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Tuesday, January 18, 2011

Talking Dirty: Straight Up or Sugar Coated?

DISCLAIMER: (Yes, Virginia, I really am a lawyer) - In discussing sexual metaphors and writing about sex, this piece will include explicit terms and may refer to perverse or perverted concepts or descriptions. If you take it as proof that the author is perverse or perverted, you may well be right. However, if you are easily offended, you might want to skip this piece altogether. If you continue reading, perhaps you're as perverse and perverted as the author.


A couple of months ago Britain's Literary Review gave out its annual prize, "The Bad Sex In Fiction Award." Every year I look forward to reading about the award, especially because it excites a flurry of articles that describe the prose from a number of the nominees. I think that I particularly enjoy reading proof that the universe contains others as twisted - and possibly even more twisted - than yours truly. I blogged about this year's award over at my spot, Quacking Alone, in a piece entitled: Bad Sex 2010: Dead Bugs, Pencils & Giant She Creatures.


Yes, this year's nominees included some danged interesting descriptions of sex and sexual pieces and parts. But that's not what I'm writing about here. What caught my attention for this piece is that most of the articles included advice on how not to have your writing nominated for the prize. Most of the how-not-to advice agreed that to stay off the list, an author should not use euphemisms or metaphors. Britain's Independent included a piece on the prize that quoted author Geoff Dyer as follows:
It seems to me if you do write it, it has to be absolutely explicit – no metaphors, no hyperbole. After writing Jeff in Venice, Death in Varanasi, I said to my editor, "I will bet you any sum of money I won't be listed for the Bad Sex awards". Descriptions of throbbing orbs lends themselves to the awards, not [a sentence like] "he stuck his tongue in her arse".
The piece notes that the assistant editor of The Literary Review agrees with Dyer that "less ostentatious" descriptions of sex are better and "what's not good is the over-florid writing that imbues sex with transcendental meaning." The general agreement appears to be that descriptions of sex and anatomy should be precise and clinical. Author Colm Tobibin says "It's a question of writing. If you give in to any simile, any metaphor, any set of feelings, any flowery language, the modern reader's irony will come to the fore. It's almost how you would describe driving – very, very specific and exact."


So all of this got me to pondering whether it's better to describe body parts by their names - it's a penis, stupid - and the sex act with a play-by-play description like "He put his penis in her vagina." How do writers want to write sex and sexual descriptions; how do readers want to read them and is it the same? Do readers like their sex straight up or does a little sugar sweeten the flavor? In considering these questions, I realized that I've enjoyed the work of authors who take both approaches, but that only the "clinical" descriptions have ever made me uncomfortable or pulled me out of the book. Sometimes euphemisms have made me smile in what the author might consider an inappropriate place, but prompting a smile almost always makes me happier about the book and perhaps my funny bone is in a different place than the authors'. I think smiling is all good but discomfort or being jerked back into reality is never good.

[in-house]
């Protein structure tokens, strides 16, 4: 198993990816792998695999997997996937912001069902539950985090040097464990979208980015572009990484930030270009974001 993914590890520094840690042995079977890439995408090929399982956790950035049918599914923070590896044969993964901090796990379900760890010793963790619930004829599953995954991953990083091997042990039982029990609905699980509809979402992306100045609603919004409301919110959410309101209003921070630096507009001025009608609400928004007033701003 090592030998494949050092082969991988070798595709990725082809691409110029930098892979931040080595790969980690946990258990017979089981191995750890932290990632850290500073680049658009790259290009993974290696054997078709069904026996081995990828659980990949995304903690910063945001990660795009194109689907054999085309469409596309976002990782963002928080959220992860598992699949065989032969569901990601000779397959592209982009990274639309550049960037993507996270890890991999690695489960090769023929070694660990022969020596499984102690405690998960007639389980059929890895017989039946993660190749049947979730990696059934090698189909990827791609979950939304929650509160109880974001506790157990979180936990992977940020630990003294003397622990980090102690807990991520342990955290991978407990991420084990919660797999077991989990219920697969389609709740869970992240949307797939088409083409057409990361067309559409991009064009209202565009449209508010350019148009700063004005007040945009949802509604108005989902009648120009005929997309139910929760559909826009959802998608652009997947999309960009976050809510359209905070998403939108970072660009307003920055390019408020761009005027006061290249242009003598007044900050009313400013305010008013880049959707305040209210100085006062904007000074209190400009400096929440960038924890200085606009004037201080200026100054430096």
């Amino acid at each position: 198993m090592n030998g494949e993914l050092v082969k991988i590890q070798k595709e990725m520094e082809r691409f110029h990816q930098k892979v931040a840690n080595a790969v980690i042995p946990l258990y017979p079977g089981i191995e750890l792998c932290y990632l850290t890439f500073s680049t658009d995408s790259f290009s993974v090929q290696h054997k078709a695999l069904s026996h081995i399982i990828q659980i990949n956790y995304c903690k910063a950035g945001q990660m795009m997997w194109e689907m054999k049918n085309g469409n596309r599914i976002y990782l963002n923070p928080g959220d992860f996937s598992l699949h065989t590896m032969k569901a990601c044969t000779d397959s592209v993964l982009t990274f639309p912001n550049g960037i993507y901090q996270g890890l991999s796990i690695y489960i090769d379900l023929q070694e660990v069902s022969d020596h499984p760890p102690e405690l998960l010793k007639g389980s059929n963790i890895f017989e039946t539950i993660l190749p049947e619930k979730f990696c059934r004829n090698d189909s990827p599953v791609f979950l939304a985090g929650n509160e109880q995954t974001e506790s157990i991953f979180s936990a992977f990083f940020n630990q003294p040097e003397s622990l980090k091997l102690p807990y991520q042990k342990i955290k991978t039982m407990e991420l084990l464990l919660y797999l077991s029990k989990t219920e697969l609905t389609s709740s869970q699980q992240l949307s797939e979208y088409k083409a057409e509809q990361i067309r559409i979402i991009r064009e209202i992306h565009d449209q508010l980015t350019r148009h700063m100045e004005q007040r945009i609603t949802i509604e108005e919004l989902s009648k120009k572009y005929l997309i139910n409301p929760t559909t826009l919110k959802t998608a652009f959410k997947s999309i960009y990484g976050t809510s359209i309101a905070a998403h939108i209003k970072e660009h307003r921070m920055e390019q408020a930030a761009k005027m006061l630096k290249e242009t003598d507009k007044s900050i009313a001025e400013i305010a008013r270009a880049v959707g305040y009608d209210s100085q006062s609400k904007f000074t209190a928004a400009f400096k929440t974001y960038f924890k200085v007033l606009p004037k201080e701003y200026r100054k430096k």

I adore a good euphemism. I like to have fun with my sugar-coating. I've described a penis in a whole bunch of ways. In Brotherly Love I described it as "the beast in his trousers" in one place and "the former monster turned puppy dog" in another. In A Faerie Fated Forever I described it as "Maclee's gear," "trouser traitor," "violently aroused tarse," "a python about to strike" and a "gluttonous monster." In A Sixth Sense of Forever I called it "a tool," "Boz's big," and "a peppermint candy stick." I haven't been as successful with finding fun ways to describe a woman's vaginal area. In A Faerie Fated Forever I called it a "cleft" and "a silk-coated feminine mound" and discussed the heroine's "feminine fur." In Sixth Sense I called it the heroine's "feminine glory," her "moist cleft" and "her feminine lips." I'm sure there are a bunch of deeply sound psychological reasons why I haven't had more success with describing a woman's private part. I keep the explanation simple - I just have more fun with a man's "staff." (I wonder if that's different in lesbian fiction. I've never read any. Does anyone know?)


I also have a lot of fun with sex scenes. I won't go into detail, but I had a lot of fun with sex on the dance floor in A Faerie Fated Forever, and A Golden Forever. In A Sixth Sense of Forever I had fun with a bubble bath and S&M bondage type gear. In my tribute to "Grey's Anatomy" - Griffin's Law - supply closets and stairways became my elevators. In A Faerie Fated Forever there's a sex scene while the hero is wearing a dress. And in Brotherly Love I had the best time writing a sex scene between the hero and heroine who made love through a wall. Yes, wall sex. Go figure.